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Q1 Economic Growth Stable
Cover Stories Series 2012> Q1 Economic Growth Stable
UPDATED: April 16, 2012 NO. 16 APRIL 19, 2012
Solid Foundation
China's first-quarter economy continues to grow but challenges lie ahead
By Hu Yue

BUILDING SPREE: A low-rent housing project in Jinjiang, southeast China's Fujian Province. China is accelerating the pace of affordable housing construction. Those investments are expected to help shore up the slowing economic growth (ZHANG GUOJUN)

The Chinese economy remains on solid footing, though a string of economic indicators have brought back talks of a downturn.

Its GDP grew 8.1 percent year on year to reach 10.8 trillion yuan ($1.71 trillion) in the first quarter of 2012, slowing from 8.9 percent of the fourth quarter of 2011 and 9.2 percent of the whole year of 2011, said the National Bureau of Statistics (NBS).

"China has left the worst of liquidity shortages behind it, and there is a time lag before the pro-growth policies gain traction," said Ba Shusong, Deputy Director of the Research Institute of Finance at the Development Research Center of the State Council.

"The economy is likely to bottom in the second quarter before rebounding in the fourth quarter this year," said Ba.

"Renewed concerns of an economic hard landing in China are unjustified, as the country's service sector remains quite resilient," said Lu Ting, an economist with the Bank of America Merrill Lynch. "The faltering manufacturing industry is part of the whole economy and susceptible to changes."

The manufacturing sector accounted for 47.6 percent of the first-quarter GDP, while agriculture and services accounted for 6.4 and 46 percent, respectively, according to the NBS.

While export growth is expected to further decelerate, China's consumption will remain relatively resilient, driven mainly by stable income growth, stable confidence in domestic demand and an increase in pension payouts in 2012, said a report by Bank of America Merrill Lynch.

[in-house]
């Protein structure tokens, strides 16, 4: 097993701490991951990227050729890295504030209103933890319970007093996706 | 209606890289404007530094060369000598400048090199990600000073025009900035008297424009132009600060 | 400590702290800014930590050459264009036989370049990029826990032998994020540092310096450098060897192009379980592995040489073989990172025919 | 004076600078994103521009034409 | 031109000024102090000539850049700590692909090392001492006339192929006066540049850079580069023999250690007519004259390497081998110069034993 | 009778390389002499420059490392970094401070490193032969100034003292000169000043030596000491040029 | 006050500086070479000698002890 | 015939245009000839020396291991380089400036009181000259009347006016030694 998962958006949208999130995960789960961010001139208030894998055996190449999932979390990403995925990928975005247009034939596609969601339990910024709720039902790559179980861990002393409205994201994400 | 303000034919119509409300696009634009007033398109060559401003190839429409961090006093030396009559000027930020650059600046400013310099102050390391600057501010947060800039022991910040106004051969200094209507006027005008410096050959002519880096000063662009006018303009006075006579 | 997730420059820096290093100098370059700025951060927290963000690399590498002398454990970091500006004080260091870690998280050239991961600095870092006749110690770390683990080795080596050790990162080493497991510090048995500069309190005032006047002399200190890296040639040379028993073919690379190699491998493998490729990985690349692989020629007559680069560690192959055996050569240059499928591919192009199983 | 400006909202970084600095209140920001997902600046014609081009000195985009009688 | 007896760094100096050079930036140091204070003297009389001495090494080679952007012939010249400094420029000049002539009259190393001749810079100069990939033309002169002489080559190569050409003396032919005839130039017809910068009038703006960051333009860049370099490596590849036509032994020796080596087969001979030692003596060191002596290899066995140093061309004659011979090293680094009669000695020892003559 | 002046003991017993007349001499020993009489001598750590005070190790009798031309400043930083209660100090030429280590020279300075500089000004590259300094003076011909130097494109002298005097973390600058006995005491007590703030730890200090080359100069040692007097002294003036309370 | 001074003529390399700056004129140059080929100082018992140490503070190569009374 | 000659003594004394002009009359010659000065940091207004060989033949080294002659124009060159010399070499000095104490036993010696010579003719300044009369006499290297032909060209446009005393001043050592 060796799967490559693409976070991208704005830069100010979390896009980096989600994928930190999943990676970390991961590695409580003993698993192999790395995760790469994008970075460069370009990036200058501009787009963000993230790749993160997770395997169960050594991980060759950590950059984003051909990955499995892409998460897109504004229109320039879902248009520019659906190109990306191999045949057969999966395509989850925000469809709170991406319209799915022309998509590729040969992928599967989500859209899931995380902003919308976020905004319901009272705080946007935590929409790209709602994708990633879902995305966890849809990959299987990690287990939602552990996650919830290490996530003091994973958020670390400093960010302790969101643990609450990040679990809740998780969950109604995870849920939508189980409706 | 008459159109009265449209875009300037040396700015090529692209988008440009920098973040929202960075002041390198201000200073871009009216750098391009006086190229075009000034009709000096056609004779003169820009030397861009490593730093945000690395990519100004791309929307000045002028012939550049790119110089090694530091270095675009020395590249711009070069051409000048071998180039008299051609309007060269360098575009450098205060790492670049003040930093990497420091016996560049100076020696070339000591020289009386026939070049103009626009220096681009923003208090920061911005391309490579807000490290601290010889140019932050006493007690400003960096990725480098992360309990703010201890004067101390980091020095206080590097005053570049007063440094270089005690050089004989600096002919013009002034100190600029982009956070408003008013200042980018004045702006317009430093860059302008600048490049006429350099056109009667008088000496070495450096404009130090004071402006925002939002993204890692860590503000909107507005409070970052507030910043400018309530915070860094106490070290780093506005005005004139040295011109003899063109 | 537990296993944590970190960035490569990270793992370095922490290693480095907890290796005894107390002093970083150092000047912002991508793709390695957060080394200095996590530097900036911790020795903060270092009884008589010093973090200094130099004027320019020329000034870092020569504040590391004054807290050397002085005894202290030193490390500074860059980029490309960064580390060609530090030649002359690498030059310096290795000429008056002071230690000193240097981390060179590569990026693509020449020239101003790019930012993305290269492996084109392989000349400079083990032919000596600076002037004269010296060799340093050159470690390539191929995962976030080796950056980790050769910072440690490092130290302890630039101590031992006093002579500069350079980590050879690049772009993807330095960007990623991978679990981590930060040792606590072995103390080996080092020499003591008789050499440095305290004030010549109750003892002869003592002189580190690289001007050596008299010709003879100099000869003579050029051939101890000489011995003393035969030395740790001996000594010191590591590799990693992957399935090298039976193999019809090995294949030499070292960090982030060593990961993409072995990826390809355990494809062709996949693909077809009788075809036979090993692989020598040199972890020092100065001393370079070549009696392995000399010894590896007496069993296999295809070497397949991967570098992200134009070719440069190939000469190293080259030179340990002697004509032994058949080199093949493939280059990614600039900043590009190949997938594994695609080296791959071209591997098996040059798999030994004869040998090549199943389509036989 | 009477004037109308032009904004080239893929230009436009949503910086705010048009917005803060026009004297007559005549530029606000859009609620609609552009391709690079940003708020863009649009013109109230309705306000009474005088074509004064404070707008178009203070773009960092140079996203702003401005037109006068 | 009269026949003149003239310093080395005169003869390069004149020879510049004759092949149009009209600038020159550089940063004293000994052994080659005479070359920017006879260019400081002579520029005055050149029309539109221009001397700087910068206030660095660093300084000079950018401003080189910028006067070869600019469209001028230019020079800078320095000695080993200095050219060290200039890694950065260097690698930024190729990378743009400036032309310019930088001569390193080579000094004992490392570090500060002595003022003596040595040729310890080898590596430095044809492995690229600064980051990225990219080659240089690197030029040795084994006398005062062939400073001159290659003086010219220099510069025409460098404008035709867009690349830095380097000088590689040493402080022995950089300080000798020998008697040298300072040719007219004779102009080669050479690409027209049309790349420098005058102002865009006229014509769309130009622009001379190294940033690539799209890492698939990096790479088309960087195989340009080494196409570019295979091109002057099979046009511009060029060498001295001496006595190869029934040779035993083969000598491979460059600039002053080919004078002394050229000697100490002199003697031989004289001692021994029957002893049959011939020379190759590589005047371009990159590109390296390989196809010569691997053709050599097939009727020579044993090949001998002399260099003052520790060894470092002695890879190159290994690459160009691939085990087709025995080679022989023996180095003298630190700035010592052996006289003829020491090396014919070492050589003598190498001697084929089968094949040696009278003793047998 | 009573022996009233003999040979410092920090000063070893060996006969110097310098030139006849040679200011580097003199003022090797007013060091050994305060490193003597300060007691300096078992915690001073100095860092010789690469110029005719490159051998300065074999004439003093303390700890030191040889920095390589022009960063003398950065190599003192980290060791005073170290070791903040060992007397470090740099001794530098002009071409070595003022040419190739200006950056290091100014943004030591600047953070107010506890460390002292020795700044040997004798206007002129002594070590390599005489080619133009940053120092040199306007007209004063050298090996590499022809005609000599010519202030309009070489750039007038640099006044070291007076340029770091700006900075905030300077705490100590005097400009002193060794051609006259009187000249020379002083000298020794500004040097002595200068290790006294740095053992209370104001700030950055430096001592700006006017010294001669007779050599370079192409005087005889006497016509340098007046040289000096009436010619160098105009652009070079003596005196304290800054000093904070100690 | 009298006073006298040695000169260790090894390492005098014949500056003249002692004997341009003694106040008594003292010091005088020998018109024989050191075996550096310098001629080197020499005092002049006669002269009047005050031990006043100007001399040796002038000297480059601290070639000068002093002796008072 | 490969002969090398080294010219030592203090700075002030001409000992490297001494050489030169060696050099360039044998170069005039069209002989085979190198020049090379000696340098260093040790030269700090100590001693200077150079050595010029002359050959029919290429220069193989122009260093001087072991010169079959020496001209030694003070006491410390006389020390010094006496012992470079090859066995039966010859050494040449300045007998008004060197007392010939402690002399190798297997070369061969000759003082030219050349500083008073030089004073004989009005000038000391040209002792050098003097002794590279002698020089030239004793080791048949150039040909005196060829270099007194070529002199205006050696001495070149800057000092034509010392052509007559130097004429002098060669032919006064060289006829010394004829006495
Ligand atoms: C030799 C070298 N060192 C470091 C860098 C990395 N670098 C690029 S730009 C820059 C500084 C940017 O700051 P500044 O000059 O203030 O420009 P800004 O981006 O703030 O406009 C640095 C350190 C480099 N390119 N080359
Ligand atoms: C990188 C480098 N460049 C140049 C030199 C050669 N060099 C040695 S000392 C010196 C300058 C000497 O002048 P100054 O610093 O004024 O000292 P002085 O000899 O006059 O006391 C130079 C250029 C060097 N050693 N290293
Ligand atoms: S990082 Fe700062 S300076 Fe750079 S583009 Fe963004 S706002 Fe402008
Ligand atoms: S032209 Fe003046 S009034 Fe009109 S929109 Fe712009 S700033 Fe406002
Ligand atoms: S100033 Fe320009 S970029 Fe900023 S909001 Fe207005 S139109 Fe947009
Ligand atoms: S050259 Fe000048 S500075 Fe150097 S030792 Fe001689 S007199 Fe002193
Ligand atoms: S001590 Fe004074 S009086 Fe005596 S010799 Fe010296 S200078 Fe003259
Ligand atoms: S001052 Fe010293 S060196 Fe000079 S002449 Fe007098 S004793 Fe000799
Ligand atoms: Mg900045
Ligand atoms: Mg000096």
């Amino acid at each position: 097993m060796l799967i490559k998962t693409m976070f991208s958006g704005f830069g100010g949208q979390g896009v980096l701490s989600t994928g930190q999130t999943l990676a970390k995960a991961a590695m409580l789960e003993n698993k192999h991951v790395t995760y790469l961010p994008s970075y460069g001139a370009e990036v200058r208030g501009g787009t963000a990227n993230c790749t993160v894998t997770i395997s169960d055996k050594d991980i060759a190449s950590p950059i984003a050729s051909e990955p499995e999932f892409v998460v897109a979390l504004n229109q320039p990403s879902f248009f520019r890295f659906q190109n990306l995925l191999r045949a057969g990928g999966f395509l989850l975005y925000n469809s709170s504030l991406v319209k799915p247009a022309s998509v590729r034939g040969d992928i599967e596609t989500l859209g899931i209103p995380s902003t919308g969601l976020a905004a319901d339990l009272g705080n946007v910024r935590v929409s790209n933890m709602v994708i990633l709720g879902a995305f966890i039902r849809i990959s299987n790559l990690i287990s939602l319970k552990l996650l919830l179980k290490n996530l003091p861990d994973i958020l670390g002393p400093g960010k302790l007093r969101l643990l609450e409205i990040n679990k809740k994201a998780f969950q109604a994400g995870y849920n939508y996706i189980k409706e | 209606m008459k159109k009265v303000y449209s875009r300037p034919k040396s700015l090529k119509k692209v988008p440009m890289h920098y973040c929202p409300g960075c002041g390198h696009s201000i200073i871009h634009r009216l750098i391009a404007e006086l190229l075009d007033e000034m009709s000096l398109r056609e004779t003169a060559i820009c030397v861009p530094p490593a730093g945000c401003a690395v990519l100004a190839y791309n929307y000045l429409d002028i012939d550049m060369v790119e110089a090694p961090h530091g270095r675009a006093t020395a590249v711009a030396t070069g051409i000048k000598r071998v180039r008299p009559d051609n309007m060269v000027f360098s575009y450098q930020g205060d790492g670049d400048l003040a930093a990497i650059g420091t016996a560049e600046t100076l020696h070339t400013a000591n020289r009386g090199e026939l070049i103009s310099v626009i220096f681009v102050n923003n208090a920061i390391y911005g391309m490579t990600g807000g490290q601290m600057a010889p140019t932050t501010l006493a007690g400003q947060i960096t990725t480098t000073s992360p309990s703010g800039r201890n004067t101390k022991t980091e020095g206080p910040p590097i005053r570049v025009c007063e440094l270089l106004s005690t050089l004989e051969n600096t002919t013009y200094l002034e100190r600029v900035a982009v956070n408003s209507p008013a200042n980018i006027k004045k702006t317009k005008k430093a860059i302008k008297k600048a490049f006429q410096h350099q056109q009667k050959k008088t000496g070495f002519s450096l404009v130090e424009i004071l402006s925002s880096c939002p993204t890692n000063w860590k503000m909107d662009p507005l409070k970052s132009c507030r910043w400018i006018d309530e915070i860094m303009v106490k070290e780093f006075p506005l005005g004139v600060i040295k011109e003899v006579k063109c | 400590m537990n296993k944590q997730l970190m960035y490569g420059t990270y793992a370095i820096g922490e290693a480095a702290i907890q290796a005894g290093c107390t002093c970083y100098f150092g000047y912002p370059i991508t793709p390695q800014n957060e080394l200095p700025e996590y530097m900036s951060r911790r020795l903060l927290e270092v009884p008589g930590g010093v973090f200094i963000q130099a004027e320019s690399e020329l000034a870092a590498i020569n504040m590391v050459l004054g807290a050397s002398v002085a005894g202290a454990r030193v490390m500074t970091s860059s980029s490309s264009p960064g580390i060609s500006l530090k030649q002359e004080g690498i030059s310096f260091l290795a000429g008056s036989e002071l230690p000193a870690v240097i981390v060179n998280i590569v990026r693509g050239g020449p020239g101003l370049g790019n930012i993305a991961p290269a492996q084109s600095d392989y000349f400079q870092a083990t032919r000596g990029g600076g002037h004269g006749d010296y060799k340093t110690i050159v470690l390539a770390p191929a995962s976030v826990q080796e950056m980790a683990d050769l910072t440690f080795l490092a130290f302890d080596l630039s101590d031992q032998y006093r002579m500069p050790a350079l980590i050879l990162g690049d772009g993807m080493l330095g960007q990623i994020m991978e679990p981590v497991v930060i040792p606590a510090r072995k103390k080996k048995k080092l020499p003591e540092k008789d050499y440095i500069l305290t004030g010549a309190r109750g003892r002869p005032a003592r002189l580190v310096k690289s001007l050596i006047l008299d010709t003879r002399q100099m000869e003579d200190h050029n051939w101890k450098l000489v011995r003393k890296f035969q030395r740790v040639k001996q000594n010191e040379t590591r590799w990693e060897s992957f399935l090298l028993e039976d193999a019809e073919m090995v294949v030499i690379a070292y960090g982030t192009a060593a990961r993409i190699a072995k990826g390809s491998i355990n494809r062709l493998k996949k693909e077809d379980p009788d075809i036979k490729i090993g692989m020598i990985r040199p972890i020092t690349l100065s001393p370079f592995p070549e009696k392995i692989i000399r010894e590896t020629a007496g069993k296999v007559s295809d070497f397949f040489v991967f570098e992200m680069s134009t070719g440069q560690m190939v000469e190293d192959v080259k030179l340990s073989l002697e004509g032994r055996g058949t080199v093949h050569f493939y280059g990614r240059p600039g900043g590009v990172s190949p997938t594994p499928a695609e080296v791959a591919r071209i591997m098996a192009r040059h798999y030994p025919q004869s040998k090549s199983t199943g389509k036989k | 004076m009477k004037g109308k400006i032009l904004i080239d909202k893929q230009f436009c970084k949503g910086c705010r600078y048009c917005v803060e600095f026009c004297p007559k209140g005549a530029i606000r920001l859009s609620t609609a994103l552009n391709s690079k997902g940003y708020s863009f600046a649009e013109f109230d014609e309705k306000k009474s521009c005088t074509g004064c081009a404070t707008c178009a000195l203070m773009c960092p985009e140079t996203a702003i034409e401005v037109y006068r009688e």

Lian Ping, chief economist with the Bank of Communications Ltd., said the Chinese economy is set for a bright future due to deep growth potential.

"Massive urbanization, industrialization and market reforms will continue injecting fresh life into the economy," he said.

"Meanwhile, the less-developed central and western regions are catching up quickly by receiving industries transferred from east coastal regions," he said.

Inflation eases

Now it seems that inflation is no longer an acute headache for the Chinese economy as the consumer price surge has showed signs of cooling down, but the possibility of a comeback in inflation cannot be ruled out.

The consumer price index (CPI), a barometer of inflation, grew 3.6 percent year on year in March, 0.4 percentage points higher than in February. But the figure represented a remarkable decline from 5.4 percent for the entire year of 2011.

The biggest driver of CPI was still food prices, up 7.5 percent from a year ago in March. Pork prices, in particular, skyrocketed 11.3 percent.

The producer price index (PPI), an effective gauge of inflation at the wholesale level, declined 0.3 percent in March, hitting a 28-month low. The index climbed 6 percent last year.

"Inflation will surely taper off markedly this year as powerful government measures to increase food supplies and reduce market speculation are taking root," said Zuo Xiaolei, chief advisor to president of the Beijing-based China Galaxy Securities Co. Ltd. "The CPI is expected to stay at 3.5 percent this year, well below the government-set target of 4 percent," she said.

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